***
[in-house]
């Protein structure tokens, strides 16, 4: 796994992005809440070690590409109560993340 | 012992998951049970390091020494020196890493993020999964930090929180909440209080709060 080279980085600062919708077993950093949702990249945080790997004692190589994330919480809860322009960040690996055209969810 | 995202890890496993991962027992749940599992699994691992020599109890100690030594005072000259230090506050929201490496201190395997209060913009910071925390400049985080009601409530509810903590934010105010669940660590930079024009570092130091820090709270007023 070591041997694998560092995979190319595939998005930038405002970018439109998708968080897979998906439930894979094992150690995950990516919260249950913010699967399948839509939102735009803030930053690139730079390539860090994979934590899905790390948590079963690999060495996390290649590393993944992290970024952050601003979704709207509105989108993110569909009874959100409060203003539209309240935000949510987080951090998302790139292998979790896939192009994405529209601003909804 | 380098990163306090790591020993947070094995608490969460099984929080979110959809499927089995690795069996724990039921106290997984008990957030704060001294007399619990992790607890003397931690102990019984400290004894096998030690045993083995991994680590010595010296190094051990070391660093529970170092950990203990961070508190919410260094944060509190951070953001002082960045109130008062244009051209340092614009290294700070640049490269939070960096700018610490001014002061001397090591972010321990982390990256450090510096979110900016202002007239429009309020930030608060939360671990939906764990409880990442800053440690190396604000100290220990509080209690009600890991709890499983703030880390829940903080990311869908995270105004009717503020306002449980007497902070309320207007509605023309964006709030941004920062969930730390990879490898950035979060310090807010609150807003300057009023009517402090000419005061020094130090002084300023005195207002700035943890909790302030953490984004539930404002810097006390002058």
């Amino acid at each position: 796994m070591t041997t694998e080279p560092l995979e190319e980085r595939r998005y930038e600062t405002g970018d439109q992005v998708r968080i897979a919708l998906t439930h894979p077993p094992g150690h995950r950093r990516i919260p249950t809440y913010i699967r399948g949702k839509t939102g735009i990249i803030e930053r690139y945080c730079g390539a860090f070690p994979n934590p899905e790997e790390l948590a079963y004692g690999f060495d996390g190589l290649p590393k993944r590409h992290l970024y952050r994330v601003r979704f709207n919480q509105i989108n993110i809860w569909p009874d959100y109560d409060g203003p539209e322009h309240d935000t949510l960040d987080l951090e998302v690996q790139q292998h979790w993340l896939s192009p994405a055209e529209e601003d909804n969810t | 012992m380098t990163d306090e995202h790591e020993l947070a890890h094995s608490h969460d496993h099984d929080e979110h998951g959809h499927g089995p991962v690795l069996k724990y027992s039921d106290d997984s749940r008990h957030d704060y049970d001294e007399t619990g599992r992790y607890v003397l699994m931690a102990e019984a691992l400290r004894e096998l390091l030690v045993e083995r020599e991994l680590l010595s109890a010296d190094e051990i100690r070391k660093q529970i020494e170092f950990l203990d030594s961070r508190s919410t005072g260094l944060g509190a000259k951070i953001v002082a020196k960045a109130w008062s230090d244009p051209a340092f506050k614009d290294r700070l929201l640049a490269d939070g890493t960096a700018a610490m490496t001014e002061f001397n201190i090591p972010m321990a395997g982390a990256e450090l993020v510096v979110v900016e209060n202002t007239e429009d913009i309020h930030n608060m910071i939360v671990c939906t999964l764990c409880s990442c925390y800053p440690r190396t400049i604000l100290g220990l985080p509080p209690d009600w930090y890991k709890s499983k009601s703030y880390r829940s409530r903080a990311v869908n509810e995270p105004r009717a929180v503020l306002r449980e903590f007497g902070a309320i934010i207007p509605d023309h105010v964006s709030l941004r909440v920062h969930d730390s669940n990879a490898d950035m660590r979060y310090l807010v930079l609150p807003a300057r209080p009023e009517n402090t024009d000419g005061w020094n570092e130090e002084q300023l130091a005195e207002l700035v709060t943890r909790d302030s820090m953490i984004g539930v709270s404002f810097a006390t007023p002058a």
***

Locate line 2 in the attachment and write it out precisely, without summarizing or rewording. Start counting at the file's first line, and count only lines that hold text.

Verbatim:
């Protein structure tokens, strides 16, 4: 796994992005809440070690590409109560993340 | 012992998951049970390091020494020196890493993020999964930090929180909440209080709060 080279980085600062919708077993950093949702990249945080790997004692190589994330919480809860322009960040690996055209969810 | 995202890890496993991962027992749940599992699994691992020599109890100690030594005072000259230090506050929201490496201190395997209060913009910071925390400049985080009601409530509810903590934010105010669940660590930079024009570092130091820090709270007023 070591041997694998560092995979190319595939998005930038405002970018439109998708968080897979998906439930894979094992150690995950990516919260249950913010699967399948839509939102735009803030930053690139730079390539860090994979934590899905790390948590079963690999060495996390290649590393993944992290970024952050601003979704709207509105989108993110569909009874959100409060203003539209309240935000949510987080951090998302790139292998979790896939192009994405529209601003909804 | 380098990163306090790591020993947070094995608490969460099984929080979110959809499927089995690795069996724990039921106290997984008990957030704060001294007399619990992790607890003397931690102990019984400290004894096998030690045993083995991994680590010595010296190094051990070391660093529970170092950990203990961070508190919410260094944060509190951070953001002082960045109130008062244009051209340092614009290294700070640049490269939070960096700018610490001014002061001397090591972010321990982390990256450090510096979110900016202002007239429009309020930030608060939360671990939906764990409880990442800053440690190396604000100290220990509080209690009600890991709890499983703030880390829940903080990311869908995270105004009717503020306002449980007497902070309320207007509605023309964006709030941004920062969930730390990879490898950035979060310090807010609150807003300057009023009517402090000419005061020094130090002084300023005195207002700035943890909790302030953490984004539930404002810097006390002058």